Heavens on Earth: The Scientific Search for the Afterlife, Immortality, and Utopia
pub. 2018 Michael Shermer
Alone among the animals, human beings live in the knowing shadow of our own mortality. It is rarely a specter which is embraced, and escaping death has attracted more than its share of brainpower and creative force. In Heavens on Earth, Michael Shermer appraises religious, scientific, and somewhere-in-between attempts to deny the boatman his due. Although winsomely varied and compassionately delivered, Shermer’s latest could have delivered more.
Although Heavens on Earth opens with a chapter on religious views of the afterlife, the real heart of this book is what lays beyond. Obviously, the founder of Skeptic magazine won’t be embracing ideas of heaven and hell, or reincarnation for that matter. What attracted me to this book was the fact that Shermer also addresses scientific and political attempts to dodge mortality — scientific, in the form of cyrogenics and transhumanism, and political in the form of creating utopias. Although many people have had themselves frozen in time, in the hopes that one day a way to restore them to life without destroying their tissues will be invented, that hasn’t surfaced yet. Anti-aging cures, too, are not just around the corner. Aging, like cancer, doesn’t have one cause: it’s a collective name given to several things happening at once. Shermer doesn’t believe human life can be extended realistically beyond 125-150 years. (Not mentioned is the fact that even if we replace most of our innards with synthetic organs, we still can’t stop our minds from going.) Also covered in the scientific section are attempts to copy the mind digitally, and then recreate it — but even we had the capacity to copy a mind in full (and the psychologist Shermer does not believe we do, given the sheer complexity of neural networks), re-creating an active intelligence from that copy wouldn’t preserve the original life. It would create a new one, effectively.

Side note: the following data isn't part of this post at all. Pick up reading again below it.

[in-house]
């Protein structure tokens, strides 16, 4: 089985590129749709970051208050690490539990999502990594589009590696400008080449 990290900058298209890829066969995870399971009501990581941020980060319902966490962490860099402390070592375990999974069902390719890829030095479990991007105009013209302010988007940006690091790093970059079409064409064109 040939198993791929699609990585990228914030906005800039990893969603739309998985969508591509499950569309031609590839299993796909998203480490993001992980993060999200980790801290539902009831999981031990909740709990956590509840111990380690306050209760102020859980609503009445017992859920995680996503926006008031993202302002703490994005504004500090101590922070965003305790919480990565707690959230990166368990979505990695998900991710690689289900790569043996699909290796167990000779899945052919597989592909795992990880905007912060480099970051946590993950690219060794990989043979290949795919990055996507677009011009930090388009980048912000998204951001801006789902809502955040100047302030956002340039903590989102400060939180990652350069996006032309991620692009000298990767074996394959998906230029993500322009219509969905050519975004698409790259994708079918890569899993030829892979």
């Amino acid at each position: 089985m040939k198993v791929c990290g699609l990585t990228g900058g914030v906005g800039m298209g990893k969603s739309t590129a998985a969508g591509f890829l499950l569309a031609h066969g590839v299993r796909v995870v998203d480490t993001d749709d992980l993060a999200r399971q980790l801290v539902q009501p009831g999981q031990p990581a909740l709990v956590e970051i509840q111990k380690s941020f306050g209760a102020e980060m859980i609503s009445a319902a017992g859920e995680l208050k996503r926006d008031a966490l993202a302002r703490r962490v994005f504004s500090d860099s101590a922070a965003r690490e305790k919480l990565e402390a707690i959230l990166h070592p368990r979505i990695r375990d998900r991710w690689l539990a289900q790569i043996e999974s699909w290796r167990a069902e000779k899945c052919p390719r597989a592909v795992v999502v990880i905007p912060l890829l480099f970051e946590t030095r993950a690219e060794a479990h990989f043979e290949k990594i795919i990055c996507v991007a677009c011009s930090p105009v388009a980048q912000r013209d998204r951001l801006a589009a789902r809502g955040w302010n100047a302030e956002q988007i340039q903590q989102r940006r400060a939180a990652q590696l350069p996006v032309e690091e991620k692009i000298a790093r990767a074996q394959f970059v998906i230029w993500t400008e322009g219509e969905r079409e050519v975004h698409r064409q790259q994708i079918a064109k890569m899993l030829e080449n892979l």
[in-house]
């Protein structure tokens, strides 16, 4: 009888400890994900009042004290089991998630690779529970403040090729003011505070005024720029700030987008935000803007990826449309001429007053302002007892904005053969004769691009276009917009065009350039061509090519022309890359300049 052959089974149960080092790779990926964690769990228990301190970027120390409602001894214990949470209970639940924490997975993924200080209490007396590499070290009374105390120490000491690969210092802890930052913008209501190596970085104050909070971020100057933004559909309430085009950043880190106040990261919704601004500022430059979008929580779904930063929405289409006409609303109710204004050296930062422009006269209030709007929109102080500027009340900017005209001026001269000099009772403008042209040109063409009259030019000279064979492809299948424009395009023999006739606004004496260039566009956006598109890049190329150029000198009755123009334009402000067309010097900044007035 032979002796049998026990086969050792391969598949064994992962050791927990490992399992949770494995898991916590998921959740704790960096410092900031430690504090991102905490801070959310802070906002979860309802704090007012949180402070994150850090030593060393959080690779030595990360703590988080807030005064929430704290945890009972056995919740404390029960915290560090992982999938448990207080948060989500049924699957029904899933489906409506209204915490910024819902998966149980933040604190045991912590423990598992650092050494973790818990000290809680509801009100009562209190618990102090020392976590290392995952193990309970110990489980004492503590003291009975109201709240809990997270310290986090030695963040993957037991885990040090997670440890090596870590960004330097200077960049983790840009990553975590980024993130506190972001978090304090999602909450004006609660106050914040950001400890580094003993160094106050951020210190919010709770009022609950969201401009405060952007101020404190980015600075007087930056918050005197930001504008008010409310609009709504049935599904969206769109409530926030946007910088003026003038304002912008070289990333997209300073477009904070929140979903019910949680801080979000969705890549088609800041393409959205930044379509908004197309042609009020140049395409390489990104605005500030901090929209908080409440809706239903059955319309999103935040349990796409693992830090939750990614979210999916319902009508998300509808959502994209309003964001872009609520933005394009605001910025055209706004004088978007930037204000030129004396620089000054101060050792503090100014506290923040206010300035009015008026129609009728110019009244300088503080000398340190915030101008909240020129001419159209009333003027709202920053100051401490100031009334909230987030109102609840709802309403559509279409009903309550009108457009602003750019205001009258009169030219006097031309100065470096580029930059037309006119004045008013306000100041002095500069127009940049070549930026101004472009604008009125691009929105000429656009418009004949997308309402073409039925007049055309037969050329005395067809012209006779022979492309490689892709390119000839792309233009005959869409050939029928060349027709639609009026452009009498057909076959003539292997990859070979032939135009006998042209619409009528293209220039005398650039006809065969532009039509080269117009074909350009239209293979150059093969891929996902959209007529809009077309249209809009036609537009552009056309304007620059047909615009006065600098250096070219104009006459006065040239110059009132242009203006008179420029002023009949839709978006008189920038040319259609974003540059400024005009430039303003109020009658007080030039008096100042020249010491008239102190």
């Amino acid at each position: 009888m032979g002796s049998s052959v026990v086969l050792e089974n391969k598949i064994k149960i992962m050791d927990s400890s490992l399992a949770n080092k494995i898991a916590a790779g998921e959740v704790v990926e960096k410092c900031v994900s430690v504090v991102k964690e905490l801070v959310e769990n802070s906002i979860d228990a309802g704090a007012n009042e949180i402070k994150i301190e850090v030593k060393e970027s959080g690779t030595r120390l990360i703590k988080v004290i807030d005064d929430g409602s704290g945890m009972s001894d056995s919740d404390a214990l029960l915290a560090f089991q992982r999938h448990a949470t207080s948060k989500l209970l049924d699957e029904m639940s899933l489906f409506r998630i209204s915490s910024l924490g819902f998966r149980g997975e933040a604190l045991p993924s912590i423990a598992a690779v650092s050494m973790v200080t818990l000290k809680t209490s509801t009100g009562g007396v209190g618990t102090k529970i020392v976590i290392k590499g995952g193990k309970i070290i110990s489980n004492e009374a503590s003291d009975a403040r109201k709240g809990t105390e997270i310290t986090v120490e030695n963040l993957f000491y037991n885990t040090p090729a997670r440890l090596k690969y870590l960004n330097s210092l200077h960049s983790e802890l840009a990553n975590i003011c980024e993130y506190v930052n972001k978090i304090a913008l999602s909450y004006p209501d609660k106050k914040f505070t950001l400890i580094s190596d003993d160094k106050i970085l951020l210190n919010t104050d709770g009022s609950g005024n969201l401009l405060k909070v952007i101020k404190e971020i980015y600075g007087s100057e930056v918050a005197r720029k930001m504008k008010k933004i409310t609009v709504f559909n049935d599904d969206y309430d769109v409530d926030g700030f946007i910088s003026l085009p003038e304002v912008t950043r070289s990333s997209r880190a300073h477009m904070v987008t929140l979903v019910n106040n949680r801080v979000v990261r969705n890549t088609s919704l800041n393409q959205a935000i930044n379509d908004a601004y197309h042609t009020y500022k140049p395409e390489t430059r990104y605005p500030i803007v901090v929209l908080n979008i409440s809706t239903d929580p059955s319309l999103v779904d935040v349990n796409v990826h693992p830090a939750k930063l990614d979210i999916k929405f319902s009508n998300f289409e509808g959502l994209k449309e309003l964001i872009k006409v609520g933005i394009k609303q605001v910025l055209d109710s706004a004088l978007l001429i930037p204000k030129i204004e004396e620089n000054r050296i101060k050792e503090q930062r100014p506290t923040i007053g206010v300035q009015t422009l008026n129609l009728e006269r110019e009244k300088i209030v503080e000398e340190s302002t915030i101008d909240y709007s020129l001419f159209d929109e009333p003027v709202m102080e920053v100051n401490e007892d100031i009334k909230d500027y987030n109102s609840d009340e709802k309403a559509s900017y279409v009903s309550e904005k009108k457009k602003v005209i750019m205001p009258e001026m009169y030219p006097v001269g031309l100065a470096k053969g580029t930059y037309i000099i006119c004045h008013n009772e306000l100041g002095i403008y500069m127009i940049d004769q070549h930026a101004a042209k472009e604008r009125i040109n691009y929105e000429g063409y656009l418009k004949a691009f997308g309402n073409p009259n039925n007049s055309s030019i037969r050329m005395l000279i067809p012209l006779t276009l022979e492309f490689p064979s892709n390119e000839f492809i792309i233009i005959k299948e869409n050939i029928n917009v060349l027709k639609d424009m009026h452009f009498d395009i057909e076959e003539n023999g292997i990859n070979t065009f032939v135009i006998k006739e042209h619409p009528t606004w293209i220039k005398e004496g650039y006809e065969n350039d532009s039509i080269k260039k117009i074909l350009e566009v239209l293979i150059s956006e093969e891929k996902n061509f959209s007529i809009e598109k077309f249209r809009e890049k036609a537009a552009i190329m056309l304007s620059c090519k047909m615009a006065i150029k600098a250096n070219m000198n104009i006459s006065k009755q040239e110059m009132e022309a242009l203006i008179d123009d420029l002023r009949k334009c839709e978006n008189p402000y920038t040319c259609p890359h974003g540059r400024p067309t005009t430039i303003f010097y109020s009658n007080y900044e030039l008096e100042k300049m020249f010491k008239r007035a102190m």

The last section addresses utopias, and it is here that Shermer misses a step by only examining one family of utopian experiences in full, those associated with neo-tribal Nazism. Guessing the reason why isn’t difficult, as Shermer alludes to an uptick in neo-tribalism in the present day, and covers the alt-right by name. Connecting utopias to immortality is a bit of a stretch, but if one buys into a tribal or group identity strongly enough, then its story envelops one’s own, and individual mortality is forgotten. It’s well and good to point to the dangers of national socialism, but communism should have been included as well: it is equally utopian, and far more murderous historically speaking. He may have also been influenced by a quoted review from George Orwell, who spoke to the lure of Nazism: while other worldviews promised comfort and hedonic pleasures, Nazism offered the invigoration of ‘struggle, danger, and death’. The human need for challenge is one Shermer revisits.
Ultimately, Shermer concludes, the only real answer to defeating the fear of death is to embrace life, and to make the most of what which we have. If you’ve ever taken to Star Trek, what Shermer suggests won’t be surprising — a life emphasizing connections to family, friends, and a political community, with individual goal, a little room for contemplation, and a decided place for awe of the cosmos.